A mix-up in the delivery of national tests has led to the postponement of science exams for some teenagers.
Children were sitting at exam desks when the problem came to light
Some schools in England did not receive enough test papers to stage the Key Stage 3 national science tests for 14 year olds on Tuesday.
Some delayed the start of the tests while they photo-copied the papers but others had to postpone the exam.
The exams authority, the QCA, has not said how many schools are affected but described it as a "small number".
One school which was affected was Virgo Fidelis Convent Senior School, in Norwood, South London.
A teacher there described what happened: "On the day of the exams, the scripts were opened in the presence of the pupils as stipulated by the board.
"The first paper was fine. The second paper was a disaster."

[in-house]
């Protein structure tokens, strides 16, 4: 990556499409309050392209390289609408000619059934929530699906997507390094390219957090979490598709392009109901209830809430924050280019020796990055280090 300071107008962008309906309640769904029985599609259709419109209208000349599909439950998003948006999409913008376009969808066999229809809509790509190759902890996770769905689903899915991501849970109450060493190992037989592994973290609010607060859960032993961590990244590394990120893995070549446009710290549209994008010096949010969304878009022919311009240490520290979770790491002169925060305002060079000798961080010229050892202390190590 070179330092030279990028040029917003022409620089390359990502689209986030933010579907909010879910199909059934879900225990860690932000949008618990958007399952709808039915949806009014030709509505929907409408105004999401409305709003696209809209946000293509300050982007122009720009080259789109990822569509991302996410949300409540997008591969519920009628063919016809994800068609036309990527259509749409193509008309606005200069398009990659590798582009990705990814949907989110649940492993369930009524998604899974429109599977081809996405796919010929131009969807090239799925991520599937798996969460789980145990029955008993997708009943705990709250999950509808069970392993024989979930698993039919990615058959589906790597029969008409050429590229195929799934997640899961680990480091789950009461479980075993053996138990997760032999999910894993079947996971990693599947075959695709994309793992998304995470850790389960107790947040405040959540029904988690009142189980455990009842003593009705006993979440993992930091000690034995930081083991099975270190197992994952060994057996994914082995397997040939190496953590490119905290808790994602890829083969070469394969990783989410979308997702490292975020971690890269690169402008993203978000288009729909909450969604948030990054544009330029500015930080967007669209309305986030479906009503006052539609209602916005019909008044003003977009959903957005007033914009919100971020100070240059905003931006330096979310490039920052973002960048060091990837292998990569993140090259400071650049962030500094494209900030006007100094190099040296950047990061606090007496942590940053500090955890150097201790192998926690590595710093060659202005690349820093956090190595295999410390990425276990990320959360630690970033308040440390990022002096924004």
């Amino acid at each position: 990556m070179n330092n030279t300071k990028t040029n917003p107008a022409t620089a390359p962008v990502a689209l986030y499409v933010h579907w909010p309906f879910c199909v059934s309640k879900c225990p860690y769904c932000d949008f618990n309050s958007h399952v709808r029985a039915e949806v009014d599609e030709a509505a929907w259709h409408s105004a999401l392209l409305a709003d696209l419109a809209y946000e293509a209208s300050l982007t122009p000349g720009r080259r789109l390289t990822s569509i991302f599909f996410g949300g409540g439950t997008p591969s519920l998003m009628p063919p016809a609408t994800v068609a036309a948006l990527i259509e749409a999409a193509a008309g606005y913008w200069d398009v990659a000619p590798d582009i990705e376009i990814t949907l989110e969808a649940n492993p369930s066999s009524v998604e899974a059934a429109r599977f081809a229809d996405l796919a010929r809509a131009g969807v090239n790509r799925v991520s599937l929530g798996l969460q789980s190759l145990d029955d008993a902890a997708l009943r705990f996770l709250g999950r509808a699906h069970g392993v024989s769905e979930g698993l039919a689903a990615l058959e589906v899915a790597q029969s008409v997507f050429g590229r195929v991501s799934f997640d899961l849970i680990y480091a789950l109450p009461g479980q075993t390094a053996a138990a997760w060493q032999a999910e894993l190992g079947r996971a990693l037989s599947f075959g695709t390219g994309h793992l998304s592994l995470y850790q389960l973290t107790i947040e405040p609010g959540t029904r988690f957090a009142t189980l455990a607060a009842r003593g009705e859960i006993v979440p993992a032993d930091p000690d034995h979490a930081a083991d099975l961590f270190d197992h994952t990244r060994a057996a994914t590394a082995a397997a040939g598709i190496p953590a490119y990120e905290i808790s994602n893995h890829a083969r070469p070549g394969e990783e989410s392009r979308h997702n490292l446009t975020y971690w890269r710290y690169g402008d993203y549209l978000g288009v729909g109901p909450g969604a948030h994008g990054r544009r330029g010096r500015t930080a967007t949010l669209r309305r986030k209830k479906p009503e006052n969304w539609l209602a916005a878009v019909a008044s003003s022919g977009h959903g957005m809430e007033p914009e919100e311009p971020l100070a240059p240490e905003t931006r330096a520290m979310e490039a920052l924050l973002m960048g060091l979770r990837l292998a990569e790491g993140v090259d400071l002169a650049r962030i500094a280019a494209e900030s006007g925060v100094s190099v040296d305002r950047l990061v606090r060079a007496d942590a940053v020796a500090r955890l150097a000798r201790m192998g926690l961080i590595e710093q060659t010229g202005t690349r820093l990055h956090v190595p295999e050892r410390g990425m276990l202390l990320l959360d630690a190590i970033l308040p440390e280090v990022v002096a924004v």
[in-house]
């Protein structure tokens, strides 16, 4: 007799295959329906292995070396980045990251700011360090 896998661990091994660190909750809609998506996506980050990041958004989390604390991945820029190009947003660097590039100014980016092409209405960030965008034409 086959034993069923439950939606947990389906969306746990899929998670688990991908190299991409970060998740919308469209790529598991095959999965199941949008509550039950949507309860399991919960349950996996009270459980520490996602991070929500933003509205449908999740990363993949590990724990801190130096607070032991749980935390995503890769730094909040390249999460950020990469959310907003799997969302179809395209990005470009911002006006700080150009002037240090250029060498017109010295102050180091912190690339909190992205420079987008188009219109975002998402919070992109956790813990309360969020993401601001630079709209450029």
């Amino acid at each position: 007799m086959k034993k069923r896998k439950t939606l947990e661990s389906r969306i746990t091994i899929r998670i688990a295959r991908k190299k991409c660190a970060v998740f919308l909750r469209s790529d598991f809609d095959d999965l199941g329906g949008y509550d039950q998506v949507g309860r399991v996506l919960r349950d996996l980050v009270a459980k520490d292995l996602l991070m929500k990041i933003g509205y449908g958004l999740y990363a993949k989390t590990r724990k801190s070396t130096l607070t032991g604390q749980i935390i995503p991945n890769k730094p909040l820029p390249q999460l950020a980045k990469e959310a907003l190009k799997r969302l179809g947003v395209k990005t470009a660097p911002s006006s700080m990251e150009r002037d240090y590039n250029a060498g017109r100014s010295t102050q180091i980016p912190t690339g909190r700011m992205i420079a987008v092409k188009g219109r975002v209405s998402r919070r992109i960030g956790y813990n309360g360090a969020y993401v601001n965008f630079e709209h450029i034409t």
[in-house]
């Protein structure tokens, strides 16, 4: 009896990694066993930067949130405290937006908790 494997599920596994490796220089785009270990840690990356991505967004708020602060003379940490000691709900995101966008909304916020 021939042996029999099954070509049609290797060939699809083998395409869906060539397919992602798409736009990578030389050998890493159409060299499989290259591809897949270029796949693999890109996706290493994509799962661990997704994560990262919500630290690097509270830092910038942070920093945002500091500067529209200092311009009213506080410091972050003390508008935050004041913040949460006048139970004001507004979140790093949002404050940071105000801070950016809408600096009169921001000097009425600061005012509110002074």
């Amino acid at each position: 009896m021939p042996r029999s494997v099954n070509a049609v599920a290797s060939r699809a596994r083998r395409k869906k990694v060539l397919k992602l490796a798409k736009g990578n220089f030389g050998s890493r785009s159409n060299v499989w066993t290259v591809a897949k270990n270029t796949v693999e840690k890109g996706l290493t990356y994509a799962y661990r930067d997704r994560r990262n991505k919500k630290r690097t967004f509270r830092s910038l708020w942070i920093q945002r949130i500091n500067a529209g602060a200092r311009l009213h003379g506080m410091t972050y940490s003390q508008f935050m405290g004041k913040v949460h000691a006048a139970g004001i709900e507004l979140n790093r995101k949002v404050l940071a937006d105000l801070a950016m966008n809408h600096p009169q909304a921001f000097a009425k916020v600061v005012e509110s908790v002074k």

The teacher said when the bags with the second exam papers were opened in front of the children in the afternoon, some were found to have the papers for the exam which had been taken in the morning.
Others had the correct paper, but not enough copies. The school photo-copied the correct paper and the exam was taken an hour later.
The school telephoned 90 parents to tell them their children would be home an hour later than usual.
The test papers concerned were sent out by the National Assessment Agency, a subsidiary unit of the exams authority, the QCA.
A spokesperson for the QCA said: "The vast majority of schools received the tests that they ordered, but a small number did not receive all of the Key Stage 3 science papers they needed for Tuesday morning.
"All pupils in the affected schools will be able to sit the tests.
"Schools were given permission to make photocopies. If this was not practicable, they will be allowed to sit the tests later."
Schools are being encouraged to re-schedule the tests for as soon as possible and by Monday at the latest.